April 17, 2014 -- Updated 4:10 pm GMT

South Africa Abolishes Six Traditional Monarchies

South African President Jacob Zuma announced that six of the thirteen kingdoms in his country will be no more. He said Thursday that those monarchies were created during apartheid in order for those kings and queens to support the white-led government.

South Africa Bans 6 Kingdoms 300x194 South Africa Abolishes Six Traditional Monarchies

AFP/File/Rajesh Jantilal

“The apartheid regime created its own traditional leadership at the expense of authentic leadership in some communities,” Zuma said.

“It was how those in charge divided and disunited people,” he said. “We urge all communities to accept the findings in the spirit of correcting the wrongs of the past, and as part of the country’s nation-building efforts.”

Those six kingdoms will end when their rulers die. They include: the central province of Free State’s Batlokwa ba Mota and the Bakwena baMopeli monarchies, the Eastern Cape’s AmaRharhabe and the Amampondo ase-Nyandeni, and the Ndzundza Mabhoko kingdom in the eastern Mpumalanga province. The kingdom of AbaThembu base-Rhode’s King already died, and so that monarchy will be ending shortly.

The Xhosa and Zulu Kingdoms will remain.

Source: AFP, AP

Queen Elizabeth II Welcomes Jacob Zuma

Posted in: United Kingdom

Jacob Zuma, the President of South Africa, was officially welcomed to the United Kingdom by Queen Elizabeth II earlier today. Zuma is on a three day state visit to the country, and was welcomed with pomp and circumstance.

Queen Elizabeth II Jacob Zuma 300x216 Queen Elizabeth II Welcomes Jacob Zuma

REUTERS/Chris Jackson/pool

The Queen greeted the President at Horse Guards Parade before a carriage procession to Buckingham Palace. There, Zuma shook hands with Prince Philip and Prime Minister Gordon Brown. Brown will meet separately with the President later on.

At Buckingham, President Zuma presented Queen Elizabeth with a chess set. Problem was, when Her Majesty gave Zuma a tour of the Palace’s collection of South African gifts, he learned that the Queen already had a chess set, given to her by Nelson Mandela in 1995.

There will be a state banquet tonight in honor of the President, at Buckingham Palace where he is also staying overnight. He will also go to Clarence House to visit Prince Charles.

Norwegian King & Queen on State Visit to South Africa

Posted in: Norway

Norway’s King Harald V and Queen Sonja arrived in Pretoria, South Africa on Tuesday to begin a two day state visit to the country. With them are over 100 Norwegian business leaders, looking for opportunity investments.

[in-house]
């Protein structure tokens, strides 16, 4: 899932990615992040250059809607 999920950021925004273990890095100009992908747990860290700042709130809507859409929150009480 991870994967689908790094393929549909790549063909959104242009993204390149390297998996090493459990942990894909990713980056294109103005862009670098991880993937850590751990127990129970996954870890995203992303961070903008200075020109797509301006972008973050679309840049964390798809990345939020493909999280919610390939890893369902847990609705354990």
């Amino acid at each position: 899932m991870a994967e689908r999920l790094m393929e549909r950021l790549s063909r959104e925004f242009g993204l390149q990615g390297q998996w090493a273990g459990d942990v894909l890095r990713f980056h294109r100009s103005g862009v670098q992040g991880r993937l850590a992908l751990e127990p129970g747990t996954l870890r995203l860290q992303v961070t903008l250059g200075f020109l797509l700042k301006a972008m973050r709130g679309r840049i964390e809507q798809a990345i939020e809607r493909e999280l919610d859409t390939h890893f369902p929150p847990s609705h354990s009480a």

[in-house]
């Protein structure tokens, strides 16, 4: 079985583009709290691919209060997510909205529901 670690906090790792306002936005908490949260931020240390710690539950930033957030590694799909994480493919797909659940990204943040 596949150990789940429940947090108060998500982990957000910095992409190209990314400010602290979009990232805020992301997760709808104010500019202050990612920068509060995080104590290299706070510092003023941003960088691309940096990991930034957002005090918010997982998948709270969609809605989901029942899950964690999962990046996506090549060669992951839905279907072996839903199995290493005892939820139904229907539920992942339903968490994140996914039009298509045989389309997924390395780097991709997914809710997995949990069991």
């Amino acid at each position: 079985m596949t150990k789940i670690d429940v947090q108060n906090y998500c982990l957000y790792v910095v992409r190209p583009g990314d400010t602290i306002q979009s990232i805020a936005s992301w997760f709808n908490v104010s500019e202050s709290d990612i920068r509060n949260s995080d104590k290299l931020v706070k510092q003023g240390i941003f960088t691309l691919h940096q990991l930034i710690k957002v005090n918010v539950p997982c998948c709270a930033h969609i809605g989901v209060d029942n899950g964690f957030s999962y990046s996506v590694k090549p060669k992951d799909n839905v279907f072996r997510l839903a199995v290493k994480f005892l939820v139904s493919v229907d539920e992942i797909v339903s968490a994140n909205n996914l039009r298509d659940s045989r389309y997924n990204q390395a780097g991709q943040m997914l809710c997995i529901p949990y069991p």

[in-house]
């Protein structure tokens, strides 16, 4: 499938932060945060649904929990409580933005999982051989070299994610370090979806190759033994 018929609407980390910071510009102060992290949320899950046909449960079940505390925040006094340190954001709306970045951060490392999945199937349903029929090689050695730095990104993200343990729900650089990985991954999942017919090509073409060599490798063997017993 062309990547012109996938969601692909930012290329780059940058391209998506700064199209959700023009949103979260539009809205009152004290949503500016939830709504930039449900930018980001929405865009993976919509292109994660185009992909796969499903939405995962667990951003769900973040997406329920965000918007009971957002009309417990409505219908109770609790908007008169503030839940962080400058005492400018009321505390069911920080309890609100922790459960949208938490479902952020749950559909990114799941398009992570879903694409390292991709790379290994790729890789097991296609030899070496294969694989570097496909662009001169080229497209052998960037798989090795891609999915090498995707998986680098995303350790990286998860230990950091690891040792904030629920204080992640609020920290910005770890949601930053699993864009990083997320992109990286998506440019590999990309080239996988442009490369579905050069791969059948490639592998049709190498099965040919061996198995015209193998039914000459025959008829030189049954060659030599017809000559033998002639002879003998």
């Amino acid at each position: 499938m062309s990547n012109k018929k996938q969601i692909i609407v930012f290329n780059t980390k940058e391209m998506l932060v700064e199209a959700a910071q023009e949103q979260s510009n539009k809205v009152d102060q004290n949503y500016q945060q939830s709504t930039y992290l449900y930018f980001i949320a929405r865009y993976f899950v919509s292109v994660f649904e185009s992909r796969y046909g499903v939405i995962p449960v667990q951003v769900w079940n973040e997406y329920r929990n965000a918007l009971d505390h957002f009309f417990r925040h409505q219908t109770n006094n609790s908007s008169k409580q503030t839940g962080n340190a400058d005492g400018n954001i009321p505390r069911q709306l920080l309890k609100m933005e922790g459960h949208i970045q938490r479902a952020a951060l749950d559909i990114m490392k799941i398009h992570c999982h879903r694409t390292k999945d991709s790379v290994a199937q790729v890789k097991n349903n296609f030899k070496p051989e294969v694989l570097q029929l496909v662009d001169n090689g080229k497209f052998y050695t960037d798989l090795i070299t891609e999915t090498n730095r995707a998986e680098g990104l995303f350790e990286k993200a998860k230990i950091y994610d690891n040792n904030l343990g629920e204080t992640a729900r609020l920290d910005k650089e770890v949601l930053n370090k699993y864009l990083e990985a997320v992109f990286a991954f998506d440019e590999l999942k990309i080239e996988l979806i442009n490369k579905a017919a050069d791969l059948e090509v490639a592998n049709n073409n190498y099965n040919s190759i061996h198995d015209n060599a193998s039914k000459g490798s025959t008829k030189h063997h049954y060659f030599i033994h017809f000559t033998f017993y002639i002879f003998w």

Norway South Afirca 300x191 Norwegian King & Queen on State Visit to South Africa

REUTERS/Ziphozonke Lushaba

Harald and Sonja were welcomed by President Jacob Zuma and his wife at the Union Buildings. They eventually went to the University of Pretoria, where King Harald opened a seminar on foreign policy.

Afterward, the King and Queen visited Freedom Park. This evening, they will attend a state dinner hosted by President Zuma.

Already a lot has been accomplished at this state visit. Co-operation agreements on partnerships, in higher education and research, plus mutual trade and investments have been signed. Also, efforts to tackle climate change have been agreed upon.

However, one thing would be noticably absent from this royal visit. King Harald and Queen Sonja will not be meeting with South African hero Nelson Mandela. He has chosen not meet the royal couple since he has resigned from public life and is struggling with fragile health.

Swazi King Cheered at Zuma Inauguration

Posted in: Swaziland

King Mswati III of Swaziland received loud cheers and applause during his arrival to Saturday’s inauguration of South Africa’s new president, Jacob Zuma.

swazi king1 Swazi King Cheered at Zuma Inauguration
File

The overwhelming support for Africa’s last absolute monarch came when it was rumored he was not welcomed to the ceremony.

The Congress of South African Trade Unions had backed the Swaziland Solidarity Network to ban the King.

On Friday, The Congress released a statement explaining why they did not want Mswati to come.

“The Presidential inauguration will be a celebration of democracy” the Congress said. “The culmination of a long process in which first the rank-and-file of the African National Congress and then the people of South Africa have democratically selected a president and government of their choice.

“King Mswati on the other hand has been elected by nobody. He inherited his position of absolute power and has used it to deny his people any democratic rights…Opposition parties remain banned, trade union rights are curtailed and any opposition demonstrations are ruthlessly suppressed.

“The presence of this despot at the inauguration will be an insult to all the people of Africa. It will give him credibility and democratic credentials which he does not deserve… He should be treated as a pariah.”

The spokesperson for the Swaziland Solidarity Network, Lucky Lukhele, said:

“He has never spent R100million on his personal birthday and another R50million on 20 luxury Mercedes Benz S600 with plasma screens and fridges inside, while his own people go hungry.”

Despite all the efforts, the King did show up and was greeted warmly.

King Mswati is without controversy. He and his 13 wives and many children, live lavishly while the majority of Swazis live in intense poverty. Swaziland’s HIV rate is one of the world’s highest.